You really need to be immersed in your research in order to feel confident enough to ask hard questions, take chances, and make new knowledge. It can take a long time to become immersed in a research problem, but there are some strategies you can use to help you go deeper.
To begin the process, find one relevant article, using either a keyword search or a subject search in the database of your field. When you find one that suits you, go to Step Two.
As you read the article, highlight new keywords, the names of frequently cited researchers, book titles, related theories, unique phrases, associations, assessments, and URLs.
Use new keywords, unique phrases, assessments, and related theories as keyword searches in your database of choice. They may lead you to other articles of interest.
To find other articles written by frequently cited researchers, open the database of your field, go to the advanced search page, and type in the researcher's last name and first initial with an asterisk.
for example: smith, a*
Change the drop-down menu to "Author" and search. Your results will include articles written by that researcher.
Use Social Science Citation Index to see who has cited authors of interest.
Google any associations and websites that are referred to in your original article. Evaluate the site for authority. Many government websites, for example, have statistics and original studies that may support your research.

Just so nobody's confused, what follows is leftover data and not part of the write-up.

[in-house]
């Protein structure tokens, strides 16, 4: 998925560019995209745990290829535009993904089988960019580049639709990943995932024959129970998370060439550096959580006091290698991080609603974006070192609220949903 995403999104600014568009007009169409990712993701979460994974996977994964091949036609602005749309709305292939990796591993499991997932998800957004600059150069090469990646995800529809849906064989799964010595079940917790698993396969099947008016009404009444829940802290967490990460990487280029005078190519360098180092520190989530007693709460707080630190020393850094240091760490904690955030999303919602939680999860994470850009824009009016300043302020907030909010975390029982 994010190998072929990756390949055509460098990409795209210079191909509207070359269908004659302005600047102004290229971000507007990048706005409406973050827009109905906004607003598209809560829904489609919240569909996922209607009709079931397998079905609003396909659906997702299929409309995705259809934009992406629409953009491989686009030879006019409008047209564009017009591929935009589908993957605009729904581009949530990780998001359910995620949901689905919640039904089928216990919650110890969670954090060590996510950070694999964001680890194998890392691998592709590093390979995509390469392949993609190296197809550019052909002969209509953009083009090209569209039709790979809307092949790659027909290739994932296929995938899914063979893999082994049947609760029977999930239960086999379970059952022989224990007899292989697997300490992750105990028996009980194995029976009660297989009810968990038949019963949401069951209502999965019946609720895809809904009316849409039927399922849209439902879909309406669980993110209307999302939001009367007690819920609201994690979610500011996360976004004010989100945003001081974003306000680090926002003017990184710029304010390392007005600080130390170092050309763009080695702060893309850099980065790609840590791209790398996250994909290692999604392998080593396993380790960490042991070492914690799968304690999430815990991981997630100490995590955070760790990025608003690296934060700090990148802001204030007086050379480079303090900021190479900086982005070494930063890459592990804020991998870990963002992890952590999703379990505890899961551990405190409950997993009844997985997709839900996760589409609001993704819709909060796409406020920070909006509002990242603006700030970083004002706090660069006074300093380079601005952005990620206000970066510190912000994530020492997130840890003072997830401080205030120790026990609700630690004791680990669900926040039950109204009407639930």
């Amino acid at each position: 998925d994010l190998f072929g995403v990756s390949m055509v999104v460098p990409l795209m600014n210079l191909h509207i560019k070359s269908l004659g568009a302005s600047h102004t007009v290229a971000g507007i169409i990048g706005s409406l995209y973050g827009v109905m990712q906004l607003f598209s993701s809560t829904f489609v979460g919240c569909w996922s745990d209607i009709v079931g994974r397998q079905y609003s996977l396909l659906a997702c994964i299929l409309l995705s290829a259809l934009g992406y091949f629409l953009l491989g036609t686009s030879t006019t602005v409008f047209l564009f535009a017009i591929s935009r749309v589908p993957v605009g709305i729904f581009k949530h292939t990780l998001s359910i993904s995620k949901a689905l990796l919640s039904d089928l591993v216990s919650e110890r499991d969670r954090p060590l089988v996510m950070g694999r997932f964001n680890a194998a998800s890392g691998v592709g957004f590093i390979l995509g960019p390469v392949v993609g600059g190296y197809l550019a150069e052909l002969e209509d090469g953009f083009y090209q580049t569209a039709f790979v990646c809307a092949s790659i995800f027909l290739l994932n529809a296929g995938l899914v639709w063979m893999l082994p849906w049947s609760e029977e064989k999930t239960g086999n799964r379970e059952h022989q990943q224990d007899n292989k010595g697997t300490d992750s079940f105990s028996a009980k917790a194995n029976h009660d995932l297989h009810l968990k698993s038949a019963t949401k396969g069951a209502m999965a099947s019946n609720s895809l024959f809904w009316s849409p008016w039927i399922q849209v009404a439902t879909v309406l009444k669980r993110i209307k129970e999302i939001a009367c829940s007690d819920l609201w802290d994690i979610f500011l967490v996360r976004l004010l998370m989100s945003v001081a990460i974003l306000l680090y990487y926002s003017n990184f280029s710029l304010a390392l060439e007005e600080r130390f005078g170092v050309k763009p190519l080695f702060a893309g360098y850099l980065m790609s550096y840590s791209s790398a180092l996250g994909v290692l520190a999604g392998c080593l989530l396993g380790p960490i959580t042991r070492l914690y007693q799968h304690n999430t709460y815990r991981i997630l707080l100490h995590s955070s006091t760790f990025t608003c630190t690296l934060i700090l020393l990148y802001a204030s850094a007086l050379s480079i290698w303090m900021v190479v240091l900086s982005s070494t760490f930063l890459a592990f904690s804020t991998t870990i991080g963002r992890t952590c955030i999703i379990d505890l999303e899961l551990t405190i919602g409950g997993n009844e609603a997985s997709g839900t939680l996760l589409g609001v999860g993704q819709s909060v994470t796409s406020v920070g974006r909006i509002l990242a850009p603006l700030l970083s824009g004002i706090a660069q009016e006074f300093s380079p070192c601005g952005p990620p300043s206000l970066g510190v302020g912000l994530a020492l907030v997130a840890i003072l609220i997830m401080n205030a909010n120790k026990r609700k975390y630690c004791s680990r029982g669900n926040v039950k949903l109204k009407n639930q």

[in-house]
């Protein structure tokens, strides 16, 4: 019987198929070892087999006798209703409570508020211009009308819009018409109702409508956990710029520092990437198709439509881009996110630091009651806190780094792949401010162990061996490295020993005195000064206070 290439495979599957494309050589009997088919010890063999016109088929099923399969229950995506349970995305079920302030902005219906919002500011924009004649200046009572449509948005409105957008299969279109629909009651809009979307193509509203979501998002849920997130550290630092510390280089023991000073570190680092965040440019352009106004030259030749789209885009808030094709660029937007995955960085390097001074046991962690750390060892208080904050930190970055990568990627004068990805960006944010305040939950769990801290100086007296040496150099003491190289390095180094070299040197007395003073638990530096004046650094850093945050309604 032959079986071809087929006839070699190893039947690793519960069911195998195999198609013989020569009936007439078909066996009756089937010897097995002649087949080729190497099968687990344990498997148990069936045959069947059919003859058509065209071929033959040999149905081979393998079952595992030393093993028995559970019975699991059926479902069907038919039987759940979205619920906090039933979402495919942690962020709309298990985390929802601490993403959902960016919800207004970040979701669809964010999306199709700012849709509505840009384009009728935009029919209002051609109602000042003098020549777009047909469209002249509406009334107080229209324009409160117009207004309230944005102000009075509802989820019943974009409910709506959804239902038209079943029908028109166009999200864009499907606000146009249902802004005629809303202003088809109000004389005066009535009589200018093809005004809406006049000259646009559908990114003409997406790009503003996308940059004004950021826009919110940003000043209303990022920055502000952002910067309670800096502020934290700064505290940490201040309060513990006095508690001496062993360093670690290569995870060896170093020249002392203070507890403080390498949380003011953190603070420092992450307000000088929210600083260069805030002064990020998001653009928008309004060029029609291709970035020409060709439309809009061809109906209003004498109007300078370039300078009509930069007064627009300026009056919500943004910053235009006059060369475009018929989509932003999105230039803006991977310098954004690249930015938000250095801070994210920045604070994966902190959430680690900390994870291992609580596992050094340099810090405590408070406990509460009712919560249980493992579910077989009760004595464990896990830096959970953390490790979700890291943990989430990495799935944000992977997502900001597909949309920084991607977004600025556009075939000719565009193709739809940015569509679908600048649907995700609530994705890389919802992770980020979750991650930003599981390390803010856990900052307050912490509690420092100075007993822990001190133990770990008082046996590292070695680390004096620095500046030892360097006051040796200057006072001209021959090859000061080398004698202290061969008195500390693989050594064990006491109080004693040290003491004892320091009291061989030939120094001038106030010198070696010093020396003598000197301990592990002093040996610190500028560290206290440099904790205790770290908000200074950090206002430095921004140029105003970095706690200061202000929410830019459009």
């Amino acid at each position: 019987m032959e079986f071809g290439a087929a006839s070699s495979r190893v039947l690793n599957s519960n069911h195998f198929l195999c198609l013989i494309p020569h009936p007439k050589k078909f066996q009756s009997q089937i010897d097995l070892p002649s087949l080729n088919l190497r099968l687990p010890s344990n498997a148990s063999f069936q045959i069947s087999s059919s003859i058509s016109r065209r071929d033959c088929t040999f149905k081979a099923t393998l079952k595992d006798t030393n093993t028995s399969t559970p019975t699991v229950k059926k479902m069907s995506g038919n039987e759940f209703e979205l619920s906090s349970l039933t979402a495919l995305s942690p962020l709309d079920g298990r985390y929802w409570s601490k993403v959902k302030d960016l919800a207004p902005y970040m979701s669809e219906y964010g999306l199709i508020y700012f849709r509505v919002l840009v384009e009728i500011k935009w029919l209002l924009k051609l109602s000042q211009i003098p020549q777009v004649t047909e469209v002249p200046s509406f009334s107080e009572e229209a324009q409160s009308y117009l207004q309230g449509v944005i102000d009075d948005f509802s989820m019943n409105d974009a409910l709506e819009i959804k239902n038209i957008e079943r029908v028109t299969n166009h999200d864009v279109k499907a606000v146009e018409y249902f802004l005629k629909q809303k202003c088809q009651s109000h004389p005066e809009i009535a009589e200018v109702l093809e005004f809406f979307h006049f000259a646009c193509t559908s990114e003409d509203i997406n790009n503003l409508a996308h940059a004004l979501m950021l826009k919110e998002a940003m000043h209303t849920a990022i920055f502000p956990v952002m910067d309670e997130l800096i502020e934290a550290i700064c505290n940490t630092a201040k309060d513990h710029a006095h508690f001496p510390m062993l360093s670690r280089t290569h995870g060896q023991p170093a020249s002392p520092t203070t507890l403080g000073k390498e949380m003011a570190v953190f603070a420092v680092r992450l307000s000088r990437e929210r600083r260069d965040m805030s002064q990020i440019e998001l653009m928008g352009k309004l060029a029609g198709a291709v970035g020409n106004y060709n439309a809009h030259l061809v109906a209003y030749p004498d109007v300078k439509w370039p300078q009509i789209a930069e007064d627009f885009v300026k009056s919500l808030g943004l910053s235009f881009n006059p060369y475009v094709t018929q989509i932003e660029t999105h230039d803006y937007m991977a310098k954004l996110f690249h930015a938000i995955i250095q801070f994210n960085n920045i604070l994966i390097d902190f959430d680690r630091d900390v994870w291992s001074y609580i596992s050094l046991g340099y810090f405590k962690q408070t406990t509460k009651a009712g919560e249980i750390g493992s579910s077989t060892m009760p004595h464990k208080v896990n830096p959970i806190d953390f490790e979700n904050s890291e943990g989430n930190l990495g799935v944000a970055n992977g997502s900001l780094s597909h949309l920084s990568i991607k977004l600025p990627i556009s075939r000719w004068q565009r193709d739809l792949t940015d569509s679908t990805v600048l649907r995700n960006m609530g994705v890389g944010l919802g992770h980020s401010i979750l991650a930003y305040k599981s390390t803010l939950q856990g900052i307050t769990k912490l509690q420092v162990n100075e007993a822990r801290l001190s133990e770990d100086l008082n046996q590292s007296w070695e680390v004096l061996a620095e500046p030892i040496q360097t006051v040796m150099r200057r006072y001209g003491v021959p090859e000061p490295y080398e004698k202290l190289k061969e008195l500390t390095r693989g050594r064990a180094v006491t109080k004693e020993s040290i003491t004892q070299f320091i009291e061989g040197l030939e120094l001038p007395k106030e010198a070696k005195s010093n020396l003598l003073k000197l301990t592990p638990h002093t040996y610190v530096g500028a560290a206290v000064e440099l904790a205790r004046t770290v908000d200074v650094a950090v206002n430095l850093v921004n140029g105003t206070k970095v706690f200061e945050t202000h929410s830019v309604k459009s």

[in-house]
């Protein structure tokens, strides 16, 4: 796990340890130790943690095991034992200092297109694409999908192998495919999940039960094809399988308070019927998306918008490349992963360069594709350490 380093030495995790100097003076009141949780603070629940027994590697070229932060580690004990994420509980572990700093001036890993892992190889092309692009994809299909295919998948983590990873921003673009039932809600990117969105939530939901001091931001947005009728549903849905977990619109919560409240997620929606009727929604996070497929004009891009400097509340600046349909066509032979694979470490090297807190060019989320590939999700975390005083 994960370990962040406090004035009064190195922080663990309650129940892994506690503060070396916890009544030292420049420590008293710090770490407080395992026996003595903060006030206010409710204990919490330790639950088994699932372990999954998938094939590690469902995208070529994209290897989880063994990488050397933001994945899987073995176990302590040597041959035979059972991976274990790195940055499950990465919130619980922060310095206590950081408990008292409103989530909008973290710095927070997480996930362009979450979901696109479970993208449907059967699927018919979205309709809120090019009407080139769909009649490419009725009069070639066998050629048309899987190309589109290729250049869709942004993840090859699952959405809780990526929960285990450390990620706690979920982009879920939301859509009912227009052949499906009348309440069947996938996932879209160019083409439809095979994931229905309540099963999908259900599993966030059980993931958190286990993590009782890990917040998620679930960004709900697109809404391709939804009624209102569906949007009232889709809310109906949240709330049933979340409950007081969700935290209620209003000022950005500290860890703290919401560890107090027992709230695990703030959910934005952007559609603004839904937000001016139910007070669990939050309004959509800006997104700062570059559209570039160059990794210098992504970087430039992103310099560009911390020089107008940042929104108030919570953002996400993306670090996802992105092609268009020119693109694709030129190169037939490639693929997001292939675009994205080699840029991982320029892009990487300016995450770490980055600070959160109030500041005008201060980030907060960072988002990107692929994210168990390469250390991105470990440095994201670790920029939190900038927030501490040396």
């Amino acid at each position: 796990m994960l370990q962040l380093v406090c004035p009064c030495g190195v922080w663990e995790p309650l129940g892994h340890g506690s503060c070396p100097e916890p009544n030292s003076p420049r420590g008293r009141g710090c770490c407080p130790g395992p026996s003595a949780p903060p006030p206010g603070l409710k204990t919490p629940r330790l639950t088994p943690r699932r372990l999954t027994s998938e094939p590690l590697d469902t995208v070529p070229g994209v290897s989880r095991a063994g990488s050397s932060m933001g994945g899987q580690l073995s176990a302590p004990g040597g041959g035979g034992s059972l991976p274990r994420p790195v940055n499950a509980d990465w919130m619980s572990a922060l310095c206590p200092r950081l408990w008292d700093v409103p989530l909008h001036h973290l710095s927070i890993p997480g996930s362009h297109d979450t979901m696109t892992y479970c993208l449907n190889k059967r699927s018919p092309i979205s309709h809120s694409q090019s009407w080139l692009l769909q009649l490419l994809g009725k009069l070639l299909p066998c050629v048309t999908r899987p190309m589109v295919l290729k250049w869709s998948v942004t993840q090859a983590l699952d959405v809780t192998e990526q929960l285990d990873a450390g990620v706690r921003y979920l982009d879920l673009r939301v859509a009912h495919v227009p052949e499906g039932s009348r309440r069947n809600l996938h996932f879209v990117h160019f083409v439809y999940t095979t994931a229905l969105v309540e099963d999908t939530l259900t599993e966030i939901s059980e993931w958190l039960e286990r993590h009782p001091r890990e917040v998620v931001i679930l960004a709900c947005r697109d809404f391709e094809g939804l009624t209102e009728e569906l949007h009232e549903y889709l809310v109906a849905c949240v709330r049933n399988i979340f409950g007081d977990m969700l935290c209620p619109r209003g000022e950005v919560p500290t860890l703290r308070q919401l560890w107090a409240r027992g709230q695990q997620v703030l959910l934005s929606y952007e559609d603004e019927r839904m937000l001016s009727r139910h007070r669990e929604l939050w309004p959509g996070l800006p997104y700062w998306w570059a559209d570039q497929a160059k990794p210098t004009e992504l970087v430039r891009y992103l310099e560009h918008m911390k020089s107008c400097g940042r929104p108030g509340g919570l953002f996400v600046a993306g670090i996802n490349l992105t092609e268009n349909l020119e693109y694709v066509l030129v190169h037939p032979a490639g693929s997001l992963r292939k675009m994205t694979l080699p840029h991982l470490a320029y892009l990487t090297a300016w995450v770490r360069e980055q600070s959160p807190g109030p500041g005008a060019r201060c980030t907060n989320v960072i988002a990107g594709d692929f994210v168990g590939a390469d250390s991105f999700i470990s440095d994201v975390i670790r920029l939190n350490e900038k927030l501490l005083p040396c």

To find books whose titles appear in your article, open the library catalog, type in the title of the book, change the drop-down menu to "Title" and search. If we have the book, write down the call number and check the book out. If we don't have the book, use ILL to borrow the book from another library.
Return to your original article. Read the article again, highlighting pertinent passages that include in-text citations. Follow each highlighted citation to its partner in the reference list.
Use the Citation Finder to find out if the library has a referenced article.
You will need the title of the journal and the year the article was published in it. If we have the journal, there will be a link to the journal and you can search it for the article you need. If we don't have the journal, you can request an interlibrary loan.
To find books whose titles appeared in the reference list, open the Pfau Library Catalog, type in the title of the book, change the drop-down menu to "Title" and search. If we have the book, write down the call number and check the book out. If we don't have the book, use ILL to borrow the book from another library.
Your next step is to pick another relevant article, and then another.... By the time you're done, you'll have a clear understanding of the literature surrounding your research problem.